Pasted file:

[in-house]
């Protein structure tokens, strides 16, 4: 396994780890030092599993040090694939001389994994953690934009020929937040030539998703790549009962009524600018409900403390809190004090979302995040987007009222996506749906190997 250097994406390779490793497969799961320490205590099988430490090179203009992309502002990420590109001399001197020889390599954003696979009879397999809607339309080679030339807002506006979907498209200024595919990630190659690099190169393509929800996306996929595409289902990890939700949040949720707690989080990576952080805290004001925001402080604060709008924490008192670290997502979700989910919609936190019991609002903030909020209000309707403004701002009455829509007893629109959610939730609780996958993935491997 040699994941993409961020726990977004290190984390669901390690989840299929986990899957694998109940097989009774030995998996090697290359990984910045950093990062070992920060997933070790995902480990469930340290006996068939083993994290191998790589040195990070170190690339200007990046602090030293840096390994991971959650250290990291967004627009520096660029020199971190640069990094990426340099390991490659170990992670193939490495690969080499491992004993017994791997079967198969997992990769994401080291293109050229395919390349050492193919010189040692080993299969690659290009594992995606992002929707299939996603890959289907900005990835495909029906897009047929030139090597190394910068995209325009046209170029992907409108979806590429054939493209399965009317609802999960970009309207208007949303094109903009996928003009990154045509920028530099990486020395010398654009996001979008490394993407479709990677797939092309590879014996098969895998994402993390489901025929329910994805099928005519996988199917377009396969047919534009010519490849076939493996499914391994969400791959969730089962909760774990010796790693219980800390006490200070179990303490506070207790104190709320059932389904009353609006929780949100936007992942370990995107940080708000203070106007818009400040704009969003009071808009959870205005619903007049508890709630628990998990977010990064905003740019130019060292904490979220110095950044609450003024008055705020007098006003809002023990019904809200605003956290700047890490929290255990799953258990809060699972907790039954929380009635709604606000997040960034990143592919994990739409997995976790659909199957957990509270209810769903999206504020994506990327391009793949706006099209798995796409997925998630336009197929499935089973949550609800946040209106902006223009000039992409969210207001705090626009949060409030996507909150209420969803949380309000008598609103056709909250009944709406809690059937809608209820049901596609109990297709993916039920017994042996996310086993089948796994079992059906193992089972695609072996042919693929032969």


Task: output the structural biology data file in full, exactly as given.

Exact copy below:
[in-house]
């Protein structure tokens, strides 16, 4: 396994780890030092599993040090694939001389994994953690934009020929937040030539998703790549009962009524600018409900403390809190004090979302995040987007009222996506749906190997 250097994406390779490793497969799961320490205590099988430490090179203009992309502002990420590109001399001197020889390599954003696979009879397999809607339309080679030339807002506006979907498209200024595919990630190659690099190169393509929800996306996929595409289902990890939700949040949720707690989080990576952080805290004001925001402080604060709008924490008192670290997502979700989910919609936190019991609002903030909020209000309707403004701002009455829509007893629109959610939730609780996958993935491997 040699994941993409961020726990977004290190984390669901390690989840299929986990899957694998109940097989009774030995998996090697290359990984910045950093990062070992920060997933070790995902480990469930340290006996068939083993994290191998790589040195990070170190690339200007990046602090030293840096390994991971959650250290990291967004627009520096660029020199971190640069990094990426340099390991490659170990992670193939490495690969080499491992004993017994791997079967198969997992990769994401080291293109050229395919390349050492193919010189040692080993299969690659290009594992995606992002929707299939996603890959289907900005990835495909029906897009047929030139090597190394910068995209325009046209170029992907409108979806590429054939493209399965009317609802999960970009309207208007949303094109903009996928003009990154045509920028530099990486020395010398654009996001979008490394993407479709990677797939092309590879014996098969895998994402993390489901025929329910994805099928005519996988199917377009396969047919534009010519490849076939493996499914391994969400791959969730089962909760774990010796790693219980800390006490200070179990303490506070207790104190709320059932389904009353609006929780949100936007992942370990995107940080708000203070106007818009400040704009969003009071808009959870205005619903007049508890709630628990998990977010990064905003740019130019060292904490979220110095950044609450003024008055705020007098006003809002023990019904809200605003956290700047890490929290255990799953258990809060699972907790039954929380009635709604606000997040960034990143592919994990739409997995976790659909199957957990509270209810769903999206504020994506990327391009793949706006099209798995796409997925998630336009197929499935089973949550609800946040209106902006223009000039992409969210207001705090626009949060409030996507909150209420969803949380309000008598609103056709909250009944709406809690059937809608209820049901596609109990297709993916039920017994042996996310086993089948796994079992059906193992089972695609072996042919693929032969």